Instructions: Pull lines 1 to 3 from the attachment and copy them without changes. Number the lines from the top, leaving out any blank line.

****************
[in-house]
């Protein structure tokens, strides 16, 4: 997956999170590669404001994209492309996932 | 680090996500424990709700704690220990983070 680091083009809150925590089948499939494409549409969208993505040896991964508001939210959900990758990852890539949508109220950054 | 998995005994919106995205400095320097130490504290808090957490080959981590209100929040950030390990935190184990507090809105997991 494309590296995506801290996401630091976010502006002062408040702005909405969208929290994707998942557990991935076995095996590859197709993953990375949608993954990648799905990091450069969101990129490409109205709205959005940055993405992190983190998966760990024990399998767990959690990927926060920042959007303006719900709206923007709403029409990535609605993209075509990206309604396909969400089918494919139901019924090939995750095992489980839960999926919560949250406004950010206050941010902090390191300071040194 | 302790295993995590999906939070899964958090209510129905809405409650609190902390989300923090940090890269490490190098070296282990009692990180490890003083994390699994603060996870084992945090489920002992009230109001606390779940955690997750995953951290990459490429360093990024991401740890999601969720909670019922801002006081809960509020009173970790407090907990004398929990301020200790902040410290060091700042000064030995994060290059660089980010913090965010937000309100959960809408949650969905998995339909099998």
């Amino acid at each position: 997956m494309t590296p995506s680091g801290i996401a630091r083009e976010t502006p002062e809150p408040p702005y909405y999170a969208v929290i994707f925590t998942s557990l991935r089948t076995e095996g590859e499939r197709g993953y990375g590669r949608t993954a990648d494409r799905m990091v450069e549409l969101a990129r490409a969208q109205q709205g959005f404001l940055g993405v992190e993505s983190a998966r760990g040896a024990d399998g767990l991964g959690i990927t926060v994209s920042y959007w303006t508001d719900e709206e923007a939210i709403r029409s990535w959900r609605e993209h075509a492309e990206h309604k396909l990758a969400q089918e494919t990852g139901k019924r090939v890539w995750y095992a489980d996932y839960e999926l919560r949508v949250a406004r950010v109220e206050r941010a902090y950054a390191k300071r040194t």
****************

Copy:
[in-house]
């Protein structure tokens, strides 16, 4: 997956999170590669404001994209492309996932 | 680090996500424990709700704690220990983070 680091083009809150925590089948499939494409549409969208993505040896991964508001939210959900990758990852890539949508109220950054 | 998995005994919106995205400095320097130490504290808090957490080959981590209100929040950030390990935190184990507090809105997991 494309590296995506801290996401630091976010502006002062408040702005909405969208929290994707998942557990991935076995095996590859197709993953990375949608993954990648799905990091450069969101990129490409109205709205959005940055993405992190983190998966760990024990399998767990959690990927926060920042959007303006719900709206923007709403029409990535609605993209075509990206309604396909969400089918494919139901019924090939995750095992489980839960999926919560949250406004950010206050941010902090390191300071040194 | 302790295993995590999906939070899964958090209510129905809405409650609190902390989300923090940090890269490490190098070296282990009692990180490890003083994390699994603060996870084992945090489920002992009230109001606390779940955690997750995953951290990459490429360093990024991401740890999601969720909670019922801002006081809960509020009173970790407090907990004398929990301020200790902040410290060091700042000064030995994060290059660089980010913090965010937000309100959960809408949650969905998995339909099998």
């Amino acid at each position: 997956m494309t590296p995506s680091g801290i996401a630091r083009e976010t502006p002062e809150p408040p702005y909405y999170a969208v929290i994707f925590t998942s557990l991935r089948t076995e095996g590859e499939r197709g993953y990375g590669r949608t993954a990648d494409r799905m990091v450069e549409l969101a990129r490409a969208q109205q709205g959005f404001l940055g993405v992190e993505s983190a998966r760990g040896a024990d399998g767990l991964g959690i990927t926060v994209s920042y959007w303006t508001d719900e709206e923007a939210i709403r029409s990535w959900r609605e993209h075509a492309e990206h309604k396909l990758a969400q089918e494919t990852g139901k019924r090939v890539w995750y095992a489980d996932y839960e999926l919560r949508v949250a406004r950010v109220e206050r941010a902090y950054a390191k300071r040194t």